Autumn’s Comprehensive Spending Review will still be significant in putting this to work longer term, but Build Back Better makes clear that today’s Budget, and recent announcements such as the £800m ARIA and the Green Industrial Revolution, are part of a bigger picture for the Government. Its three pillars are infrastructure, skills and innovation. New strategies expected over the next year, such as a Hydrogen Strategy, Innovation Strategy, a Transport Decarbonisation Strategy, and Digital Strategy, will all connect back to Build Back Better.
It aims to build a connecting economic narrative for the future of the UK, with leadership in science and innovation, and the transition to net zero, all creating transformative changes in productivity and quality of life in regions across the country.
Our highlights included:
- The new Future Fund: Breakthrough, a £375m public-private fund to invest in promising, R&D-intensive companies ready to scale up with equity rounds of over £20m, showing Government’s seriousness about a greater appetite for risk and supporting companies directly.
- The launch of the new National Infrastructure Bank, expected to deliver £12bn in public and sector project investment from Spring onwards and drive forward new net zero projects.
- Freeports, eight new economic zones spread across nearly every region, with special regulatory, development and taxation rules to incentivise high-tech investment.
- Several commitments on green finance, including a change to the Bank of England’s remit to include environmental sustainability, and new green savings products and bonds.
Levelling up remains a key focus. Alongside freeports, the location of the new National Infrastructure Bank in Leeds and the Treasury’s new Darlington hub make that abundantly clear.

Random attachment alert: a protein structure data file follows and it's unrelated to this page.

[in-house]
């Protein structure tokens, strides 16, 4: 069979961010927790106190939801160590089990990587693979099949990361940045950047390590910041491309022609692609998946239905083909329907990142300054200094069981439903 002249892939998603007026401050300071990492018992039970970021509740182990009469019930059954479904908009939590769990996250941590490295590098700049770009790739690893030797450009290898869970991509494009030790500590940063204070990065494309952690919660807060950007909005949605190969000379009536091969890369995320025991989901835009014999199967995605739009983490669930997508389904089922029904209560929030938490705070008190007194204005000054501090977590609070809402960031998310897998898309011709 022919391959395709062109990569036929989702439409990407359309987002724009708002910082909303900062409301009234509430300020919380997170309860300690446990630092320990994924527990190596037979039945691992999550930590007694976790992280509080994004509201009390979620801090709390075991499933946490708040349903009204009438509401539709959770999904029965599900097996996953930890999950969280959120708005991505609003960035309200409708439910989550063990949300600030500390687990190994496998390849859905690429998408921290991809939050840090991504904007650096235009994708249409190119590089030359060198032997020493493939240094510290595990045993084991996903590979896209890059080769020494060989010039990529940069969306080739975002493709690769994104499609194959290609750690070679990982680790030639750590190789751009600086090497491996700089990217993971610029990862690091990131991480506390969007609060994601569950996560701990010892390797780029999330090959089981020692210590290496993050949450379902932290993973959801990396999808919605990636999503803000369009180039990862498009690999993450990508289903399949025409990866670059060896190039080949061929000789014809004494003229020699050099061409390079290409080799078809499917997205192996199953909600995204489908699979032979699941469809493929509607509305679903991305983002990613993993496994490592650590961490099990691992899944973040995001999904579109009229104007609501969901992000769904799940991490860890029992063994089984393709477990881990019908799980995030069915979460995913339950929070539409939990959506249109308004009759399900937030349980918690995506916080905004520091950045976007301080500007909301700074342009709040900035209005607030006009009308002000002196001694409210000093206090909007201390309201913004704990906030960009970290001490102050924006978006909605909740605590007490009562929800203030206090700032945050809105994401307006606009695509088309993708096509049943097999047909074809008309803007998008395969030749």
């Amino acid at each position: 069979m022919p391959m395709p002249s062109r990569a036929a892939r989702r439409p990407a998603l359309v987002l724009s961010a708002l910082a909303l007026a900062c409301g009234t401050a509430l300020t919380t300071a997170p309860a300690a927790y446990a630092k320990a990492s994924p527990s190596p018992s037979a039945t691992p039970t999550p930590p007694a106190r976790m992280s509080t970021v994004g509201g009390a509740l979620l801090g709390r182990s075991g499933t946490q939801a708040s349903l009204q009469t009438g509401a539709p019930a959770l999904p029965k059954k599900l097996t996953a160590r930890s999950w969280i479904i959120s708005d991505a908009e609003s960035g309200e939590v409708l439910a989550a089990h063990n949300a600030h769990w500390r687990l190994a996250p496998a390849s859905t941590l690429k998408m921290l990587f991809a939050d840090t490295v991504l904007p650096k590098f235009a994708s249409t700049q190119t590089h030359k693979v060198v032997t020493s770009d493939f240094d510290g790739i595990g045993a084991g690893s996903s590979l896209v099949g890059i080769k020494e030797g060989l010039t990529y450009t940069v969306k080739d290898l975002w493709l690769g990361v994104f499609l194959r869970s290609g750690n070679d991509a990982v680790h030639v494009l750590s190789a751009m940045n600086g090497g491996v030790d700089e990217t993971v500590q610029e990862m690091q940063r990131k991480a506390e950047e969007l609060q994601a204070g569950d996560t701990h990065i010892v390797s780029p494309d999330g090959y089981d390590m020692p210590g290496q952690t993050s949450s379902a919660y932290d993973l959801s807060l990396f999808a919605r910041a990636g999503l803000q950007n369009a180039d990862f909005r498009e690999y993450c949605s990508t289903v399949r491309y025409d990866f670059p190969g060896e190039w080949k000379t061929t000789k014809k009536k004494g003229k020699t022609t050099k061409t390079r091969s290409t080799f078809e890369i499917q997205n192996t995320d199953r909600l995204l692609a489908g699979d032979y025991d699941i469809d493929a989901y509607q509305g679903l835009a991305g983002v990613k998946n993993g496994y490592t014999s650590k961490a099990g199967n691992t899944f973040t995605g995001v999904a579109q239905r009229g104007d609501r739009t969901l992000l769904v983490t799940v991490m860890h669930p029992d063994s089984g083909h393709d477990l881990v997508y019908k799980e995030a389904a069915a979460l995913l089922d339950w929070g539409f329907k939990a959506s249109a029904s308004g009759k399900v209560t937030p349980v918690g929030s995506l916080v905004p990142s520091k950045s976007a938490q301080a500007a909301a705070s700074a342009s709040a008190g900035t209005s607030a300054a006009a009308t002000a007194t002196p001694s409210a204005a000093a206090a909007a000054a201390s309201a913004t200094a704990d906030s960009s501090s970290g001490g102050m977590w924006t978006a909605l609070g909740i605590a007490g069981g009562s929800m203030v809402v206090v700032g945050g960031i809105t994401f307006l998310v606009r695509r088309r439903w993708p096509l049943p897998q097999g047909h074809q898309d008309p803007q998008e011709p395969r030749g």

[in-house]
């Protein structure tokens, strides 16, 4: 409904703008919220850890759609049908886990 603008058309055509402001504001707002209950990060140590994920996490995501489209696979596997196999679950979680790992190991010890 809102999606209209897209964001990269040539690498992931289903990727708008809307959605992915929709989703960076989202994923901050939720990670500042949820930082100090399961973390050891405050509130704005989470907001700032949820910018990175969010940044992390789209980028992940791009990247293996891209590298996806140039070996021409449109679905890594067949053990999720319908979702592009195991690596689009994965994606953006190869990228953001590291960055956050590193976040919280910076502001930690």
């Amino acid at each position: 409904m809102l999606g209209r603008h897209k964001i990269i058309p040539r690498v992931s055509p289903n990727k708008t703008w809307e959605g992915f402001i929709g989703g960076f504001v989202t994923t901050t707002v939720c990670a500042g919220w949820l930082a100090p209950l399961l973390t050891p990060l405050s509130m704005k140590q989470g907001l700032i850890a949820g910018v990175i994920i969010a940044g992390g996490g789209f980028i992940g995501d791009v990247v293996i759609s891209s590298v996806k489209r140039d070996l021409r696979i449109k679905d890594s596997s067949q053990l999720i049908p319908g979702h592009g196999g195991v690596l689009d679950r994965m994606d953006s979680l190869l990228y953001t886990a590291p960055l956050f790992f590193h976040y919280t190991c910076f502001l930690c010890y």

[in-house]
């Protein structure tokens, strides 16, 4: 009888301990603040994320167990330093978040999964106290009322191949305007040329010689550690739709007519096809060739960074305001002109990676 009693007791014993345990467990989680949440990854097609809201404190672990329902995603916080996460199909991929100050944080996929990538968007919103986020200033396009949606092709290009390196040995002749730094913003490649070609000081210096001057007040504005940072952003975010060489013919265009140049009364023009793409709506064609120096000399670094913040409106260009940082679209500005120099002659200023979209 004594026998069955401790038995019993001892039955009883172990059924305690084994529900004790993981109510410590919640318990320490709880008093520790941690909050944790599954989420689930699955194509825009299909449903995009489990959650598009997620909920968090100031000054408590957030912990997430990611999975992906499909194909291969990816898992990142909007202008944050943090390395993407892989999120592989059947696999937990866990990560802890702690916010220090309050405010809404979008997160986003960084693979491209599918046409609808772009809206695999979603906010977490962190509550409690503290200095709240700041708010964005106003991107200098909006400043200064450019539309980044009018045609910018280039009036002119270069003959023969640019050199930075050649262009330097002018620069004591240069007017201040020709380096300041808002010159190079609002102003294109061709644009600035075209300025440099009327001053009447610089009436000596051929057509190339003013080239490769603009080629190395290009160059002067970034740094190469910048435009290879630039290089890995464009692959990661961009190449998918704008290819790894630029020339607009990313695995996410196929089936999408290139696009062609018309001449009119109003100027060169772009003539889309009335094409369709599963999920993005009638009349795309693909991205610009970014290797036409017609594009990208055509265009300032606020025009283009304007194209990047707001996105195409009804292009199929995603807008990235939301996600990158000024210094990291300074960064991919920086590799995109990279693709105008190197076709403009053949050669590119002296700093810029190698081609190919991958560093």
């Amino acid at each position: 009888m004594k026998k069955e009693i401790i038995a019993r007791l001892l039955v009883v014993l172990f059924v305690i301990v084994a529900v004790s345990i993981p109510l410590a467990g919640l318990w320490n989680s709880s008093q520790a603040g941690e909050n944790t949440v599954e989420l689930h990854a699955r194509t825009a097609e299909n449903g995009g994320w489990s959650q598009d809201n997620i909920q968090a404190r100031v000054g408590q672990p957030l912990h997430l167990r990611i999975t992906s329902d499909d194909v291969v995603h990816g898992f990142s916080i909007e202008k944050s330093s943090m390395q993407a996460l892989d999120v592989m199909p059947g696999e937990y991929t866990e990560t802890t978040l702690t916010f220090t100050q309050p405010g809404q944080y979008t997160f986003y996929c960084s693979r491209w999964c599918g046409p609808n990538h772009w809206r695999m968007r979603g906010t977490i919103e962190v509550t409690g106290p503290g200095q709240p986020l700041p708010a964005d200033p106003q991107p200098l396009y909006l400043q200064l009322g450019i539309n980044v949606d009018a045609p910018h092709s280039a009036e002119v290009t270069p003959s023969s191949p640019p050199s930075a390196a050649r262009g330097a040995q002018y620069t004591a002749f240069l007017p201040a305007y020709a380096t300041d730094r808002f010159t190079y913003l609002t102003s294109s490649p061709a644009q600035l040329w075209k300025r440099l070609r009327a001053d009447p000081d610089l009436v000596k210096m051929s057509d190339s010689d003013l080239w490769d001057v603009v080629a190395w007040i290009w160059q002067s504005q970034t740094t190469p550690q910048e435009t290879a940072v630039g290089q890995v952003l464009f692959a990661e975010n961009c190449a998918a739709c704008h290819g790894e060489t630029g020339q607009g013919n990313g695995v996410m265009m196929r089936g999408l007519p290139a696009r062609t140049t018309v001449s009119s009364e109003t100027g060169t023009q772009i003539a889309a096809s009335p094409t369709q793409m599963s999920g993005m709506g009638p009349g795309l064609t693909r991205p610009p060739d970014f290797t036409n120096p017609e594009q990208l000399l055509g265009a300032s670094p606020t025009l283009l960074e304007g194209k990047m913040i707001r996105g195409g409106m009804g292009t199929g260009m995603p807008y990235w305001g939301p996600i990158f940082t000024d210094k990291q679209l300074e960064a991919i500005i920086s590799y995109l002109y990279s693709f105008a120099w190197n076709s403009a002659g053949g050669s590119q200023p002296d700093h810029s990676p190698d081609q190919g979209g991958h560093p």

Undoubtedly, the focus today will be on measures taken by the Chancellor to safeguard the economy as the UK travels on the roadmap towards the end of COVID-19 restrictions. But today’s Build Back Better plan demonstrates that when the Conservatives go to the electorate at the end of this Parliament, they will be expecting to do so having established a more productive economy that leads in innovative industries, and is making strides towards a lower carbon energy system.
For the fifth consecutive year, our managing partner, Michael Evans, has been included in PRWeek’s Power Book, a guide to the “brightest and most influential” communications professionals in the UK.
You can read Michael’s entry – and his views on the BBC, KFC and a certain section of hallowed West Country turf – in his Q&A here.
For a more in-depth look at Madano’s first 15 years, check out Michael’s interview with Cision from 2019.
Strategic communications and insights consultancy Madano today announced that it has been chosen by Ceres Power for an integrated communications brief, advising the fuel cell technology firm on external communications, public affairs, digital and social media.
Ceres Power is an innovative fuel cell and engineering company based in Horsham, U.K., aiming to bring cleaner and cheaper energy to businesses, homes and vehicles. Last year, the company announced partnerships with Doosan, Bosch and AVL which will significantly scale-up the deployment of its solid oxide fuel cell technology in key markets around the world.
Madano will be working with Ceres Power to improve awareness among key stakeholders in the media, government and beyond of the company’s recent impressive progress and the contribution it can make towards achieving net-zero goals.
Michael Evans, Managing Partner, Madano, commented: “This is the latest in a series of exciting integrated comms briefs landed by our energy and environment practice, reflecting Madano’s desire to support companies who are shaping the future. Ceres Power is a groundbreaking energy technology company whose purpose dovetails with one of the consultancy’s main objectives – to sustain a clean, green planet by ensuring there is clean energy available throughout the world.”